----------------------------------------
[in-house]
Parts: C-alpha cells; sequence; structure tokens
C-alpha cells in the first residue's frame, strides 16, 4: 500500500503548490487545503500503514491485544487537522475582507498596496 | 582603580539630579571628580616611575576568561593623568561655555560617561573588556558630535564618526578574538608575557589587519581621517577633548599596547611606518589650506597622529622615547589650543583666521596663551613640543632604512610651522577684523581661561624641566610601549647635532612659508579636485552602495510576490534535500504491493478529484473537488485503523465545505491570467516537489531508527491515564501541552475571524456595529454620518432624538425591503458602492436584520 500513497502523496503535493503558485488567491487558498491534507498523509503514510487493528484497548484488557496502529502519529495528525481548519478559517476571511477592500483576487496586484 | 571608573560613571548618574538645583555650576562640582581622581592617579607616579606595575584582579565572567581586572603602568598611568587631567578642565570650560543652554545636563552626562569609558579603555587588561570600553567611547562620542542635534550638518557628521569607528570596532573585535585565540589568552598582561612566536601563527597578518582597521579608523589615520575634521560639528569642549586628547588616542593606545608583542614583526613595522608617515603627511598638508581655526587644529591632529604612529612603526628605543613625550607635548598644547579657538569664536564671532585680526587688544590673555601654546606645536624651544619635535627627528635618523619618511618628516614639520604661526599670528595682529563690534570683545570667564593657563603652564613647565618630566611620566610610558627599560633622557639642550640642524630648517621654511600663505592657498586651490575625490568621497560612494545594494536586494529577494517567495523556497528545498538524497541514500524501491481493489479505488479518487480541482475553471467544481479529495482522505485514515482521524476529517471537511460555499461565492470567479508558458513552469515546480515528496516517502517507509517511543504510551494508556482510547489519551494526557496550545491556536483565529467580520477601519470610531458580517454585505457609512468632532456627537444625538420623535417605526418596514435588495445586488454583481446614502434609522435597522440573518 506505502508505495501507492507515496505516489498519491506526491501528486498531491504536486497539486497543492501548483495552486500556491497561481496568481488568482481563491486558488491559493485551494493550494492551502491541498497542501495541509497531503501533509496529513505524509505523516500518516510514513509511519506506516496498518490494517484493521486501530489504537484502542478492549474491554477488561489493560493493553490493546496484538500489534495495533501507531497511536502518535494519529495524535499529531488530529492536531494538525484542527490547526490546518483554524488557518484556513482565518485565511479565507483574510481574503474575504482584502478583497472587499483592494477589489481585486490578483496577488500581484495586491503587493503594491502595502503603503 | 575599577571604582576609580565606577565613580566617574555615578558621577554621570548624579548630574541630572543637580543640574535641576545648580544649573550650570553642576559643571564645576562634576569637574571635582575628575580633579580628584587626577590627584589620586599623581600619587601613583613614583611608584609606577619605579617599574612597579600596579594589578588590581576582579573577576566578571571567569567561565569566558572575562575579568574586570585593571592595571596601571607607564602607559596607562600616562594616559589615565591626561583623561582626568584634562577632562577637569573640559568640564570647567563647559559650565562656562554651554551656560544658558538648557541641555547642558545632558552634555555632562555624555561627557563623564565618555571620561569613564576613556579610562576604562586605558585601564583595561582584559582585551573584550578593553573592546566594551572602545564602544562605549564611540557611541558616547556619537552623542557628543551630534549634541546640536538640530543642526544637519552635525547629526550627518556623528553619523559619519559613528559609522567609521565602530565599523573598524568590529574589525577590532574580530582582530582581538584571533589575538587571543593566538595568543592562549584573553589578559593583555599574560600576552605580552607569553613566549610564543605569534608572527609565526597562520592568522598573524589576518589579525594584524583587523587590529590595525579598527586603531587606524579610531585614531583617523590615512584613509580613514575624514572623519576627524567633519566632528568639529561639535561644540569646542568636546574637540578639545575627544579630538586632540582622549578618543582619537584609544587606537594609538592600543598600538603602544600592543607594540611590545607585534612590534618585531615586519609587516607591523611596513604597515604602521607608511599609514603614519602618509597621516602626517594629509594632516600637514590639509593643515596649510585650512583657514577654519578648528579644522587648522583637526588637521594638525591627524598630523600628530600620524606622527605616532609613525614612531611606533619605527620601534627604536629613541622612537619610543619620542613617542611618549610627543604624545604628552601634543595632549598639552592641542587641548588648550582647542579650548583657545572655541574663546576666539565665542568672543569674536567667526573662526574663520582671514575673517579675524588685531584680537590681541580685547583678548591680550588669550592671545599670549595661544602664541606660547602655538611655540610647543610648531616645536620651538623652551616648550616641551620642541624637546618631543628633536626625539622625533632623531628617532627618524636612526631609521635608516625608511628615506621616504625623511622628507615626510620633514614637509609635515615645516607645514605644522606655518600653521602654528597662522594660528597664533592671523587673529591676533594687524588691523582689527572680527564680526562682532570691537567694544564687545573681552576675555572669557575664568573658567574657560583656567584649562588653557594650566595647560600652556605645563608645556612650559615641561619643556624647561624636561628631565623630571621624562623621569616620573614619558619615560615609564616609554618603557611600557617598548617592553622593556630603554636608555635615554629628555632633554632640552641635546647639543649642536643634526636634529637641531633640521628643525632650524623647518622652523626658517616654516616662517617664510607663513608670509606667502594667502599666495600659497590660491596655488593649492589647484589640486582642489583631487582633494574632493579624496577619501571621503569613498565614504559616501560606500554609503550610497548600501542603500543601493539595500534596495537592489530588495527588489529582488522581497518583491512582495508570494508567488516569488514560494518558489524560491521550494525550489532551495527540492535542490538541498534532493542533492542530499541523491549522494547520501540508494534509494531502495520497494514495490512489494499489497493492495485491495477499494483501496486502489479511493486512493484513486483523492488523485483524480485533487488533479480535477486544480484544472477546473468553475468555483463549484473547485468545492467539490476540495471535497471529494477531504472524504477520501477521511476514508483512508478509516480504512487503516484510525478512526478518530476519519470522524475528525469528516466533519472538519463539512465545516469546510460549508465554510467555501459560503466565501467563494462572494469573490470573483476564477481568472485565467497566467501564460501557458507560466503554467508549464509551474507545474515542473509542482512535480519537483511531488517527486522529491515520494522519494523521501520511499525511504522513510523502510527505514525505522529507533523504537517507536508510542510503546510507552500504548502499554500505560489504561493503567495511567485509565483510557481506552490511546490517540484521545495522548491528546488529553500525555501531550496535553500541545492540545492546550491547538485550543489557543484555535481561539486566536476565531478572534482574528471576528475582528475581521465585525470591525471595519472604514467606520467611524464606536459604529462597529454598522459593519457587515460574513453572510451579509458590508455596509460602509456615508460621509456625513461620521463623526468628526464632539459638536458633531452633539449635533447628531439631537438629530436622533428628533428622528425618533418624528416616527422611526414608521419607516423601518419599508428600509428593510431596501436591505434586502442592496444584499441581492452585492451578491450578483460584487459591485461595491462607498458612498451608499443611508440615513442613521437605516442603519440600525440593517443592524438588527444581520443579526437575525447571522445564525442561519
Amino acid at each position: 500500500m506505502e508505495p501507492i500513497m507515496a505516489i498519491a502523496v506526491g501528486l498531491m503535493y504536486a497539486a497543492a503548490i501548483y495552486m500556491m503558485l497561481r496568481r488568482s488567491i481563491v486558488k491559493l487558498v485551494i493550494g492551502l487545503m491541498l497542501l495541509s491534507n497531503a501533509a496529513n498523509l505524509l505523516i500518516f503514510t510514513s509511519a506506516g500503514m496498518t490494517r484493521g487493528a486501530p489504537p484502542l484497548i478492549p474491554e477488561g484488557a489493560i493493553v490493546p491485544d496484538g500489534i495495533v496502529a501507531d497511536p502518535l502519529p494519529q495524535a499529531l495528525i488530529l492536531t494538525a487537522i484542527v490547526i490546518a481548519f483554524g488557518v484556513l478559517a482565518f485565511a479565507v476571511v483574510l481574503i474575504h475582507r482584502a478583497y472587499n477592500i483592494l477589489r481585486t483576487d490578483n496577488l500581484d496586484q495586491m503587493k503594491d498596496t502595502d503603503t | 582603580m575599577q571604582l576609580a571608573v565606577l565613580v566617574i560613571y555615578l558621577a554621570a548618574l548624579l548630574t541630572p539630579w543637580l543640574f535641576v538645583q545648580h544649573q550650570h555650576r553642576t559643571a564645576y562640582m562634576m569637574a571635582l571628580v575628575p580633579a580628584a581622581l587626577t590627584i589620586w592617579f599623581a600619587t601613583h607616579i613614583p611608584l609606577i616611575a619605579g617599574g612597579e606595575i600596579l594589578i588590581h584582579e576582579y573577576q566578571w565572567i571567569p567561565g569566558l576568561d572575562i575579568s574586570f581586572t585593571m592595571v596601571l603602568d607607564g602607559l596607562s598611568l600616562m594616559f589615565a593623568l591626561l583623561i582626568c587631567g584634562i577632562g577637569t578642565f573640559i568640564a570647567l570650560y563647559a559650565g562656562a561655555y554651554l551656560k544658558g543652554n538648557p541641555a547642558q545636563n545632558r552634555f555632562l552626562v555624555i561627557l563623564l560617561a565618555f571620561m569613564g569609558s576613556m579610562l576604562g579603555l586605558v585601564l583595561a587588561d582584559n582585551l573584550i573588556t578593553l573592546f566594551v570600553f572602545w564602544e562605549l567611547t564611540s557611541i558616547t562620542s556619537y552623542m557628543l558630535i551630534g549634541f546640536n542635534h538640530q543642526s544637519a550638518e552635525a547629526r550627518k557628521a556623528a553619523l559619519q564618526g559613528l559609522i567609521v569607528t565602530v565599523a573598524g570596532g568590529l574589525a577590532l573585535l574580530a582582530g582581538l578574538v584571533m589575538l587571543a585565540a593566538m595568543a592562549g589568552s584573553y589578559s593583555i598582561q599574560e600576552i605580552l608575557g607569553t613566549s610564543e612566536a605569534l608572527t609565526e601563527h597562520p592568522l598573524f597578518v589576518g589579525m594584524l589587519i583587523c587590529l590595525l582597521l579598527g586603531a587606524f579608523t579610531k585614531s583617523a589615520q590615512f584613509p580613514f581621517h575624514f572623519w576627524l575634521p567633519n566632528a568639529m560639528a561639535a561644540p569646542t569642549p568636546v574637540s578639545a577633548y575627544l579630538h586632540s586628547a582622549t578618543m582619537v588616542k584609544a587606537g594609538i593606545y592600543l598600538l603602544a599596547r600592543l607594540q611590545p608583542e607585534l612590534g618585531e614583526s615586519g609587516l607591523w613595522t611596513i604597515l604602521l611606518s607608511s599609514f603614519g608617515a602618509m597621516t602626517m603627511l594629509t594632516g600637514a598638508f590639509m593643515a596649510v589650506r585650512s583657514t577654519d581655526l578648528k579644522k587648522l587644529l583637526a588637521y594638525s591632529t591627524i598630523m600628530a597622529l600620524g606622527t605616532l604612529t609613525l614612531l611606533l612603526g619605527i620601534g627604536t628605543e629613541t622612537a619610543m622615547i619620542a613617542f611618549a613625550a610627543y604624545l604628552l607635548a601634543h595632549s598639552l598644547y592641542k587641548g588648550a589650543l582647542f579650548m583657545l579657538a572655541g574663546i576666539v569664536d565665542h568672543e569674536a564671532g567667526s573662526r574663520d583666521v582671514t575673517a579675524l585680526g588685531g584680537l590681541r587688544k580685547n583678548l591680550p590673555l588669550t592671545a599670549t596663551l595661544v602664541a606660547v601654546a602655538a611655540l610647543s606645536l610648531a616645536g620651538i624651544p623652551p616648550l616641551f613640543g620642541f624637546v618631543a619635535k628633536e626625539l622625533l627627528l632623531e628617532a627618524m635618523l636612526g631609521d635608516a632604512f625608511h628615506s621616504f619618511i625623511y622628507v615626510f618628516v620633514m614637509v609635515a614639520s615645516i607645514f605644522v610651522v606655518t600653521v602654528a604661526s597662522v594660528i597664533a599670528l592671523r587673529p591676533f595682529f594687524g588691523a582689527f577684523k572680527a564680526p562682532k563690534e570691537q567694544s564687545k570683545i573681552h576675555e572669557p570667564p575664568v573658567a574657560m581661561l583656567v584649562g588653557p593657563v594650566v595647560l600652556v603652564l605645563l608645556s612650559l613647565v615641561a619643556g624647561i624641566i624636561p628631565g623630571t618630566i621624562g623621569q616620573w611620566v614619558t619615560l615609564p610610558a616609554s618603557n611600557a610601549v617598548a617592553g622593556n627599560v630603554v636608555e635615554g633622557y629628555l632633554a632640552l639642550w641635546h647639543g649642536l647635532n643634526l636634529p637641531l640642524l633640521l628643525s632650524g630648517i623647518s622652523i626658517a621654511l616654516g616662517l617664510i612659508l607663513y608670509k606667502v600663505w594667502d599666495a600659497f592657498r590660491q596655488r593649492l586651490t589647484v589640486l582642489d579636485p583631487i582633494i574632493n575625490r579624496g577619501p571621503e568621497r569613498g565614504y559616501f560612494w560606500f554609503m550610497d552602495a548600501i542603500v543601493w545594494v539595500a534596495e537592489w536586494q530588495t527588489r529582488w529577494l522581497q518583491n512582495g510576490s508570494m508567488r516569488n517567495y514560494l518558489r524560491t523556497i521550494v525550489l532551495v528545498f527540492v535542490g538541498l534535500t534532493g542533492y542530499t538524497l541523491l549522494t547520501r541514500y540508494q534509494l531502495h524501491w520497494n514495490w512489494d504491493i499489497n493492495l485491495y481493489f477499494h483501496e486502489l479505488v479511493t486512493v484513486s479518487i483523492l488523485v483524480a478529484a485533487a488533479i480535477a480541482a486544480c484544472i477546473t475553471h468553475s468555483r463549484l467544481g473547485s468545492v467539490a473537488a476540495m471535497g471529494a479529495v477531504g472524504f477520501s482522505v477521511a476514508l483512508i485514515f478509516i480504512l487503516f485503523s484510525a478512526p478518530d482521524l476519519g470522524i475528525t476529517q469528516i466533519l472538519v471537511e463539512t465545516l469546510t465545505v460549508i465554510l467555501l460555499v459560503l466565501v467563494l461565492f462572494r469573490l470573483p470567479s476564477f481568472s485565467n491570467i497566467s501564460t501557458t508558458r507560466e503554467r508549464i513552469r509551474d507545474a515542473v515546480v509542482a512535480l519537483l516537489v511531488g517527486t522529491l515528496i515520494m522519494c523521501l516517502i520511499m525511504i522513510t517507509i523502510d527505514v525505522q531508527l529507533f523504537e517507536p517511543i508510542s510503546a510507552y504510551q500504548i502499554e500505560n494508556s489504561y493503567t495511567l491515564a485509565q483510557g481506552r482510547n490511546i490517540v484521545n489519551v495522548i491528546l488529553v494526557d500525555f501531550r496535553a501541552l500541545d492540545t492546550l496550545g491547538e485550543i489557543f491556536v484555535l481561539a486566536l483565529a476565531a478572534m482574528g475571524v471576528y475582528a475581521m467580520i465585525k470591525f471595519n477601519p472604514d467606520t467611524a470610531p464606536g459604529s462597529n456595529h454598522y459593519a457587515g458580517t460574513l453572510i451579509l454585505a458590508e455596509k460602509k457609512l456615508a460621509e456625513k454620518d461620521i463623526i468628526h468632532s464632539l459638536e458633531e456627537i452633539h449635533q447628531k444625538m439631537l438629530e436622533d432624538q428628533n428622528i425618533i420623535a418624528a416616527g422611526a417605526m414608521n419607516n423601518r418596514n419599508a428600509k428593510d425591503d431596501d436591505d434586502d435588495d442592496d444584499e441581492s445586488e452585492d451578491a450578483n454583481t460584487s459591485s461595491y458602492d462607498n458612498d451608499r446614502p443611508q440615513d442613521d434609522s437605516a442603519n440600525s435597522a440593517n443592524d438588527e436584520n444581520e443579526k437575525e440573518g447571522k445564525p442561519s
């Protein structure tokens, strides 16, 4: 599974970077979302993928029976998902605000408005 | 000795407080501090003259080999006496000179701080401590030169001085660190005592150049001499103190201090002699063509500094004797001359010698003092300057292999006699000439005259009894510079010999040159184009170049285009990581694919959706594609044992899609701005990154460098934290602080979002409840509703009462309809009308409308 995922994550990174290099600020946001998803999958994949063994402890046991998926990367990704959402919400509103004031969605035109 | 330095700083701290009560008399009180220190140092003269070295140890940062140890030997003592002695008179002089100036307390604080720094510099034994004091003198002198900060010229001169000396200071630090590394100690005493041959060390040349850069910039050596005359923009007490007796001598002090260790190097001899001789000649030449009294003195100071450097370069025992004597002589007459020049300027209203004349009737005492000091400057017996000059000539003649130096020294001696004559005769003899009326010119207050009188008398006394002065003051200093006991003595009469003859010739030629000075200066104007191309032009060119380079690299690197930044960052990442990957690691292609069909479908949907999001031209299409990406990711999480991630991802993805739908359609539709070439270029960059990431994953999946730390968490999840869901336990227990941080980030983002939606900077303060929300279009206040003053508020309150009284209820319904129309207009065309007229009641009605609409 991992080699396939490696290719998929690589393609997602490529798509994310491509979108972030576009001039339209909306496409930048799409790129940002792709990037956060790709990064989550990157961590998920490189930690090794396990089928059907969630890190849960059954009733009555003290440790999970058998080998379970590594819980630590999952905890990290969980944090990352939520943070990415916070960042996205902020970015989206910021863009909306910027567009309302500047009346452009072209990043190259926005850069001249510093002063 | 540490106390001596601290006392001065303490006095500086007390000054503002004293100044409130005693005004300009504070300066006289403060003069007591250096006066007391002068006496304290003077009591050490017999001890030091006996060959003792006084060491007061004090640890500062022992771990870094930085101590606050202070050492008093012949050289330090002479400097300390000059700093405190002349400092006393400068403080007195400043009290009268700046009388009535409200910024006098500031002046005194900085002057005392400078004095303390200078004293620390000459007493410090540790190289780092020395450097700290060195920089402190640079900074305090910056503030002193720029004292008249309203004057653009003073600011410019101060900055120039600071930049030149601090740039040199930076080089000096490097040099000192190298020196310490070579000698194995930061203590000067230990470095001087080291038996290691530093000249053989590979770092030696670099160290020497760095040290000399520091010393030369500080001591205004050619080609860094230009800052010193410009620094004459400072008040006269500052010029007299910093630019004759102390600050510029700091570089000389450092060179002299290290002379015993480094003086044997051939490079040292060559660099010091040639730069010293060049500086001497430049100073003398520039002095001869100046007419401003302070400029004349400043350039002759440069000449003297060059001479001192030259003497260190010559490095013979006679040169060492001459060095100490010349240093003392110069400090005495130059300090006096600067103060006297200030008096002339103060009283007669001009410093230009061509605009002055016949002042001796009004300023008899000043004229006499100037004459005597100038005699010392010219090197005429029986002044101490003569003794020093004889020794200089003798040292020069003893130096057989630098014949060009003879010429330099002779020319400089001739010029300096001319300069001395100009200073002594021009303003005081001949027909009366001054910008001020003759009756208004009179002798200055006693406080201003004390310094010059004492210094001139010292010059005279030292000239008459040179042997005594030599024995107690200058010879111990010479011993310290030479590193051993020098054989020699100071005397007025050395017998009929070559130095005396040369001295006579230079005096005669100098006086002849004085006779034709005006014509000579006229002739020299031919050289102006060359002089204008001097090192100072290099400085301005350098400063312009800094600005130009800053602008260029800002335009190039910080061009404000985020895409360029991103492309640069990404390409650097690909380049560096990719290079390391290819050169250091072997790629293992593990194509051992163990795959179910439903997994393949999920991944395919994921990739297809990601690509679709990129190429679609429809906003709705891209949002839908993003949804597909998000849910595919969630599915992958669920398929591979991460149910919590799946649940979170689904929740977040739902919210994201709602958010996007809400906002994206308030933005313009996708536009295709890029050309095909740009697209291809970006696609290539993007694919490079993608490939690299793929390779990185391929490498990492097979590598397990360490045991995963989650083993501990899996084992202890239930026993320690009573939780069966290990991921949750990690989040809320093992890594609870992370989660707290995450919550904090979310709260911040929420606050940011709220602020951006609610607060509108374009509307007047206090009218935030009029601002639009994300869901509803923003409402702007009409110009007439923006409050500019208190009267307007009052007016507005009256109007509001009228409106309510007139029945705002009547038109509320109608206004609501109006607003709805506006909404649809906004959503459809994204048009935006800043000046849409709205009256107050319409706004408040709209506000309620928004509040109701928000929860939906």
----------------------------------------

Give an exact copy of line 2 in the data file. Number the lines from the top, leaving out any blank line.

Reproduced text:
Parts: C-alpha cells; sequence; structure tokens